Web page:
Austin, Texas – April 19, 2021 – Securities Commissioner Travis J. Iles entered an emergency cease and desist order to stop offers of a fraudulent cryptocurrency trading program in Texas. The action names Bitles Limited and Janis Lacis, its principal, and C3 Data Services and Edward Carter, its principal. Bitles and Lacis are allegedly in London while C3 Data Services and Carter are allegedly in Princeton, Texas.
According to the order, Bitles and Lacis are directing potential investors to deposit principal in one of eight different “savings plans.” They claim proprietary algorithmic trading software referred to as the Cryp-Spider AI Algo-Trading System that trades the principal across different cryptocurrency exchanges. The artificial intelligence’s cryptocurrency trading purportedly generates daily returns between 0.3% and 6.0% of principal, and Bitles and Lacis are promising to pay other profits derived from speculation on the relative value of cryptocurrencies and the US Dollar.
In addition, Bitles and Lacis are issuing and promoting the sale of BTL Tokens. According to the order, they have been referring to BTL Tokens as “internal tokens” and describe BTL Tokens as utility coins – a term that typically refers to tokens used to purchase goods or services from an issuer. In this case, however, the order accuses Bitles and Lacis of claiming the BTL Tokens will appreciate in value – as much as 10 to 60% per month – and that holders of the BTL Tokens will realize profits of at least 30% per month.
“The price and market capitalization of cryptocurrencies has sharply increased over the previous year,” said Joe Rotunda, TSSB Enforcement Director. “Unfortunately, promoters of illegal crypto-get-rich-quick schemes are taking advantage of these changes to the market – leveraging widespread interest to peddle fraudulent products. Texans interested in purchasing securities tied to cryptocurrencies should be aware of considerable risks and deal only with issuers lawfully operating in Texas.”
The order also alleges Bitles and Lacis are recruiting sales agents to recruit Texas investors. Their recruitment allegedly requires attendance of a seven-day training program – and after the conclusion of this program, sales agents purportedly expect to receive at least $10,000 per month through commissions, bonuses, awards and prizes including a Rolex Watch, luxury yacht and a villa in Dubai.
According to the order, however, the parties are not registered to offer securities in Texas and they are recruiting sales agents who are not registered to offer securities in Texas. Likewise, the investments in the cryptocurrency trading program are not registered or permitted for sale in Texas.
The order also alleges the offering is a fraud. The parties are accused of concealing critical information, such as the identity and qualifications of traders and key personnel, information relating to the Cryp-Spider AI and financial information relating to business operations.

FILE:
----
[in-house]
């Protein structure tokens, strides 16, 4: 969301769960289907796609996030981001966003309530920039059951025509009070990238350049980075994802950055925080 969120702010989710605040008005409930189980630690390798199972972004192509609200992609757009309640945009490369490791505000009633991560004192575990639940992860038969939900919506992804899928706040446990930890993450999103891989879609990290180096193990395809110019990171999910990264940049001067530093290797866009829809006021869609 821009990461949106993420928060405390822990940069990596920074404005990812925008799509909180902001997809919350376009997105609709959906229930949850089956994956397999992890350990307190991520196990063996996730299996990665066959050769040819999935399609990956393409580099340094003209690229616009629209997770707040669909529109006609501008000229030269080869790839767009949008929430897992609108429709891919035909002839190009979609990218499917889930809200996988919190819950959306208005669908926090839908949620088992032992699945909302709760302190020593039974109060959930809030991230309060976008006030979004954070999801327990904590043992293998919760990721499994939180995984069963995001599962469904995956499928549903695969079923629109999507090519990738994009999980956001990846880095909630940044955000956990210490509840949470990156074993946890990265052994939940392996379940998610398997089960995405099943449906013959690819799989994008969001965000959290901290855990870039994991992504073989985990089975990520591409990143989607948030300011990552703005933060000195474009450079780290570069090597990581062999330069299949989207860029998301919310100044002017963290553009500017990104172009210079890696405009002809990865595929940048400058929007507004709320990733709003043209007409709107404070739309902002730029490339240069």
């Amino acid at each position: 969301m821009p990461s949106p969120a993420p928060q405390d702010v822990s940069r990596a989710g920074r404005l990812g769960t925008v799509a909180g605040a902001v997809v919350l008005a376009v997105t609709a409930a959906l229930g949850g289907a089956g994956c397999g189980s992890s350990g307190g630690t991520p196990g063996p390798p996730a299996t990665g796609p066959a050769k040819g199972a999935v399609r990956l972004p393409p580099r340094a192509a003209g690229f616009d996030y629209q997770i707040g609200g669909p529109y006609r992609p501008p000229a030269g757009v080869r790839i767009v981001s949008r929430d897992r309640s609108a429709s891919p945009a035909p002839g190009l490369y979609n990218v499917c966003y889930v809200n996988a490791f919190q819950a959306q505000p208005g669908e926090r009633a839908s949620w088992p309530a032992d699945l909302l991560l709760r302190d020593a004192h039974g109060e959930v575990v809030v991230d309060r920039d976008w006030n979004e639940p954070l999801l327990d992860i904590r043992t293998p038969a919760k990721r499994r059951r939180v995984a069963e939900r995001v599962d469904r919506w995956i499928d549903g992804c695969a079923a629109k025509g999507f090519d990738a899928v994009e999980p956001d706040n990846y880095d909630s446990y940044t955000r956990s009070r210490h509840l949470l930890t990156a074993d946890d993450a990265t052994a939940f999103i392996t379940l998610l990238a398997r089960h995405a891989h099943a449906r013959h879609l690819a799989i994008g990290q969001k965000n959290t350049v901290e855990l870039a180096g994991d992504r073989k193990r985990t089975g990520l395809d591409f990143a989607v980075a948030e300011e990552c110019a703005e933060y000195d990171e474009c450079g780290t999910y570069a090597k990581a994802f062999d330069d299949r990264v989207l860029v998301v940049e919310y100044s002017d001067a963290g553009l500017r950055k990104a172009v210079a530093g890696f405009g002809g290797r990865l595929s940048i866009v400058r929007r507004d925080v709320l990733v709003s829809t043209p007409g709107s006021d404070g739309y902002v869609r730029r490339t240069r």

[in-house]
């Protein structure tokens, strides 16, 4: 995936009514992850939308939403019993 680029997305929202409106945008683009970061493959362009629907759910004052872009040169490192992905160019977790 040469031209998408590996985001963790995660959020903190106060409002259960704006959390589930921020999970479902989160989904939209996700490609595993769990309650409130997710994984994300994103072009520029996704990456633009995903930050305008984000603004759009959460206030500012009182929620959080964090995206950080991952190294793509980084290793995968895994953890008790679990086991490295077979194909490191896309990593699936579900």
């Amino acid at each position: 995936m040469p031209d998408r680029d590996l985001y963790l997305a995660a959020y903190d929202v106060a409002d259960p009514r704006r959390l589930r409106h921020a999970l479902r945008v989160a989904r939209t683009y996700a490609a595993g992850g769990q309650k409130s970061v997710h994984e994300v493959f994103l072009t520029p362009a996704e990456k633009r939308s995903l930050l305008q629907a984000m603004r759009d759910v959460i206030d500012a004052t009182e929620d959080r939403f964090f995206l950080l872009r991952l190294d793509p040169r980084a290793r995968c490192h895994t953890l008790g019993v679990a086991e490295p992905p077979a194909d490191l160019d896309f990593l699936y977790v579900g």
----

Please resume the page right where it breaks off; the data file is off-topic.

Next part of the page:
“Many legitimate high-tech businesses are embracing digital assets and blockchain technology. The excitement surrounding these assets and technologies has also stoked bad actors seeking to prey upon unsuspecting investors” said Commissioner Iles. “Our goal is to promote legitimate capital formation and innovation by protecting the public from fraudulent cryptocurrency schemes. Today’s order stops such a fraudulent offering and protects Texas investors from financial harm.”
Early voting begins this week in the Cumby ISD bond election. Voters are asked to consider two bond propositions, one for facilities improvements and construction of a new high school, and a second, contingent on the first, for athletic facilities.
Voters within Cumby ISD may cast their choice either for or against both Proposition A and Proposition B from 8 a.m. to 4:30 p.m. Monday-Friday, April 19-23 and April 26-27, and from 7 a.m. to 7 p.m. Saturday, May 1, 2021, at Cumby ISD Administration Building, 301 Donelton Street, Cumby, Texas 75433.
Applications for ballots by mail for the May 1 Cumby ISD bond election via post or electronic submission must be received no later than 5 p.m. on April 20, 2021, mail to: Cindy Mannon, Early Voting Clerk at Cumby ISD Administration Building, 301 Donelton Street, Cumby, Texas 75433; or emailed to [email protected].
Proposition A asks voters to consider approving:
“THE ISSUANCE OF $7,340,000 OF BONDS FOR THE CONSTRUCTION, ACQUISITION, RENOVATION, AND EQUIPMENT OF SCHOOL BUILDINGS IN THE DISTRICT, INCLUDING CONSTRUCTION AND EQUIPMENT OF A NEW HIGH SCHOOL, NEW CLASSROOMS AND LAB FACILITIES, RENOVATIONS TO EXISTING FACILITIES, AND SECURITY UPGRADES; AND THE LEVYING OF A TAX SUFFICIENT, WITHOUT LIMIT AS TO RATE OR AMOUNT, TO PAY THE PRINCIPAL OF AND INTEREST ON THE BONDS AND TO PAY THE COSTS OF ANY CREDIT AGREEMENTS EXECUTED OR AUTHORIZED IN ANTICIPATION OF, IN RELATION TO, OR IN CONNECTION WITH THE BONDS; THIS IS A PROPERTY TAX INCREASE.”